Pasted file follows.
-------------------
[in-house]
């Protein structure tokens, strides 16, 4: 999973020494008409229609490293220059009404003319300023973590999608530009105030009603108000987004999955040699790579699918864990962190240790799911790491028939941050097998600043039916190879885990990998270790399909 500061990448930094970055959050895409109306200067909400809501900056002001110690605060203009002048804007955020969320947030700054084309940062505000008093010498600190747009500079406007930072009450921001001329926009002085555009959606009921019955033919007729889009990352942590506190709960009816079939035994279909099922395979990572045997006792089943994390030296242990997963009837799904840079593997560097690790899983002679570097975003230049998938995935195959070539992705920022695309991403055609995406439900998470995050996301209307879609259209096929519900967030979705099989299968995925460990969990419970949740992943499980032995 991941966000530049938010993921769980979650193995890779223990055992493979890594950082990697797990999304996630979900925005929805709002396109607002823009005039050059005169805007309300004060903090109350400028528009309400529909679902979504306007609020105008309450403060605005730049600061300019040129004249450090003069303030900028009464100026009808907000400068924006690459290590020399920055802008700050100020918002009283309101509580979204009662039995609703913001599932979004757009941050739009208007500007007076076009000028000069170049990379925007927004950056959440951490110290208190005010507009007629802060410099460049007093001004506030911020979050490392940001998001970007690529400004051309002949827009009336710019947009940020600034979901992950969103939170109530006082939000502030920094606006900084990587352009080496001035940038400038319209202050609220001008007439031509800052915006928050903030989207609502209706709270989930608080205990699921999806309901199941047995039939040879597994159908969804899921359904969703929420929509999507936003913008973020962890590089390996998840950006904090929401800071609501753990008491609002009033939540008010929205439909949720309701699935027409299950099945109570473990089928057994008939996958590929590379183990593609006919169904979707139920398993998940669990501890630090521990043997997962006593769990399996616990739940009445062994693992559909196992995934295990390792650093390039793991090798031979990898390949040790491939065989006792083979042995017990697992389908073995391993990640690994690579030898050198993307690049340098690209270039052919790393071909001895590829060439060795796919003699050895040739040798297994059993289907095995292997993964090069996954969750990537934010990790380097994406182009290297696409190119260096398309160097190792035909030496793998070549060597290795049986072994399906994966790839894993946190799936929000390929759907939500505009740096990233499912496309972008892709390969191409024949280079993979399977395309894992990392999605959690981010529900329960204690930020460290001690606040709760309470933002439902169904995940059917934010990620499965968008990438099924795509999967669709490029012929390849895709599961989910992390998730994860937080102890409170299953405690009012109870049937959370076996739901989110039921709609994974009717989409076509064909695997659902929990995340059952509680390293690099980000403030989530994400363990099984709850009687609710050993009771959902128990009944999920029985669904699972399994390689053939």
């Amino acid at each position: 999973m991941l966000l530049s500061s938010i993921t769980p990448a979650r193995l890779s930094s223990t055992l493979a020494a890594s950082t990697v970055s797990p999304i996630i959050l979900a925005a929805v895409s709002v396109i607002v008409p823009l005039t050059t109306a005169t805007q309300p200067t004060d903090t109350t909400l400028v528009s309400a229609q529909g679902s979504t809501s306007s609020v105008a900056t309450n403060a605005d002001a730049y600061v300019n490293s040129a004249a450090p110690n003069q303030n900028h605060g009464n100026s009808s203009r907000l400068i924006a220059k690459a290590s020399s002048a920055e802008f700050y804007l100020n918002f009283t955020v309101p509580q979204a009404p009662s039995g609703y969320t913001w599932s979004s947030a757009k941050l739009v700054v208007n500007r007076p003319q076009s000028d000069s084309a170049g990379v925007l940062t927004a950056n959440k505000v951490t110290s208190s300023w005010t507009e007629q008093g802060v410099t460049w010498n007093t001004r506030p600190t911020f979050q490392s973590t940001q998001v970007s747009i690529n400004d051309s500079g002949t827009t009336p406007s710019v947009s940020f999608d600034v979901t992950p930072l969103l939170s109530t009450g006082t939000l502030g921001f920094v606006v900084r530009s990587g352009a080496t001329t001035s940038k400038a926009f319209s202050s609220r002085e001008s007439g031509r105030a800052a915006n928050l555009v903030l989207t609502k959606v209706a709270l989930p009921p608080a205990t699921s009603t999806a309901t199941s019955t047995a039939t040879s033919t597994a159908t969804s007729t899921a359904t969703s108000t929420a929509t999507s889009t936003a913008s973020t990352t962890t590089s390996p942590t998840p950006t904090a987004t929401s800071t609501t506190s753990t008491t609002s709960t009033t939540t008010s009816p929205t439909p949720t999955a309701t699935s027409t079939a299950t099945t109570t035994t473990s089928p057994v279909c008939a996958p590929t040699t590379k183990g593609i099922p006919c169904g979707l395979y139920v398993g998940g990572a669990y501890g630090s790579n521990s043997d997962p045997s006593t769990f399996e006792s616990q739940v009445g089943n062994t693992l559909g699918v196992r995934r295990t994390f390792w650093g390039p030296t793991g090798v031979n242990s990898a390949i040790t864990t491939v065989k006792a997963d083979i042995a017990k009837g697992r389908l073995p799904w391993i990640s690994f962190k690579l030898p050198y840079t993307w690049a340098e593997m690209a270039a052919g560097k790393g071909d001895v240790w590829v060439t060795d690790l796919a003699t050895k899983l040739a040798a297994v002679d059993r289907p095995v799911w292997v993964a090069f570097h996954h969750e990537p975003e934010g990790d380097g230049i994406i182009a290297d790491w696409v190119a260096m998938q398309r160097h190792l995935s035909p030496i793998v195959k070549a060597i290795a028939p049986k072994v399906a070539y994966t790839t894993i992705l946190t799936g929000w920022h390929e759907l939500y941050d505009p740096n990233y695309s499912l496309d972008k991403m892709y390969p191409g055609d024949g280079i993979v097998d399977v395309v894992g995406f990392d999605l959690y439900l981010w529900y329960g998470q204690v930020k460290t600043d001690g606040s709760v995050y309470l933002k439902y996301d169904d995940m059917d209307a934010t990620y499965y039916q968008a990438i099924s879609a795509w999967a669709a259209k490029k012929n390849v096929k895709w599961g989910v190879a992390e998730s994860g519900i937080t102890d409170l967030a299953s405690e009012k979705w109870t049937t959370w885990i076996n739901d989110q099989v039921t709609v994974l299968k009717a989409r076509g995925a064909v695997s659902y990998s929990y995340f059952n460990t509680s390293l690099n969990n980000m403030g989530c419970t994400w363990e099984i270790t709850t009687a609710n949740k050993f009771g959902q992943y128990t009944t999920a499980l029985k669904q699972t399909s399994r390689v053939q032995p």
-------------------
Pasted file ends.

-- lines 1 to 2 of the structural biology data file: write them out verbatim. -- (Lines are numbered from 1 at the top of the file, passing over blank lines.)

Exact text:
[in-house]
């Protein structure tokens, strides 16, 4: 999973020494008409229609490293220059009404003319300023973590999608530009105030009603108000987004999955040699790579699918864990962190240790799911790491028939941050097998600043039916190879885990990998270790399909 500061990448930094970055959050895409109306200067909400809501900056002001110690605060203009002048804007955020969320947030700054084309940062505000008093010498600190747009500079406007930072009450921001001329926009002085555009959606009921019955033919007729889009990352942590506190709960009816079939035994279909099922395979990572045997006792089943994390030296242990997963009837799904840079593997560097690790899983002679570097975003230049998938995935195959070539992705920022695309991403055609995406439900998470995050996301209307879609259209096929519900967030979705099989299968995925460990969990419970949740992943499980032995 991941966000530049938010993921769980979650193995890779223990055992493979890594950082990697797990999304996630979900925005929805709002396109607002823009005039050059005169805007309300004060903090109350400028528009309400529909679902979504306007609020105008309450403060605005730049600061300019040129004249450090003069303030900028009464100026009808907000400068924006690459290590020399920055802008700050100020918002009283309101509580979204009662039995609703913001599932979004757009941050739009208007500007007076076009000028000069170049990379925007927004950056959440951490110290208190005010507009007629802060410099460049007093001004506030911020979050490392940001998001970007690529400004051309002949827009009336710019947009940020600034979901992950969103939170109530006082939000502030920094606006900084990587352009080496001035940038400038319209202050609220001008007439031509800052915006928050903030989207609502209706709270989930608080205990699921999806309901199941047995039939040879597994159908969804899921359904969703929420929509999507936003913008973020962890590089390996998840950006904090929401800071609501753990008491609002009033939540008010929205439909949720309701699935027409299950099945109570473990089928057994008939996958590929590379183990593609006919169904979707139920398993998940669990501890630090521990043997997962006593769990399996616990739940009445062994693992559909196992995934295990390792650093390039793991090798031979990898390949040790491939065989006792083979042995017990697992389908073995391993990640690994690579030898050198993307690049340098690209270039052919790393071909001895590829060439060795796919003699050895040739040798297994059993289907095995292997993964090069996954969750990537934010990790380097994406182009290297696409190119260096398309160097190792035909030496793998070549060597290795049986072994399906994966790839894993946190799936929000390929759907939500505009740096990233499912496309972008892709390969191409024949280079993979399977395309894992990392999605959690981010529900329960204690930020460290001690606040709760309470933002439902169904995940059917934010990620499965968008990438099924795509999967669709490029012929390849895709599961989910992390998730994860937080102890409170299953405690009012109870049937959370076996739901989110039921709609994974009717989409076509064909695997659902929990995340059952509680390293690099980000403030989530994400363990099984709850009687609710050993009771959902128990009944999920029985669904699972399994390689053939």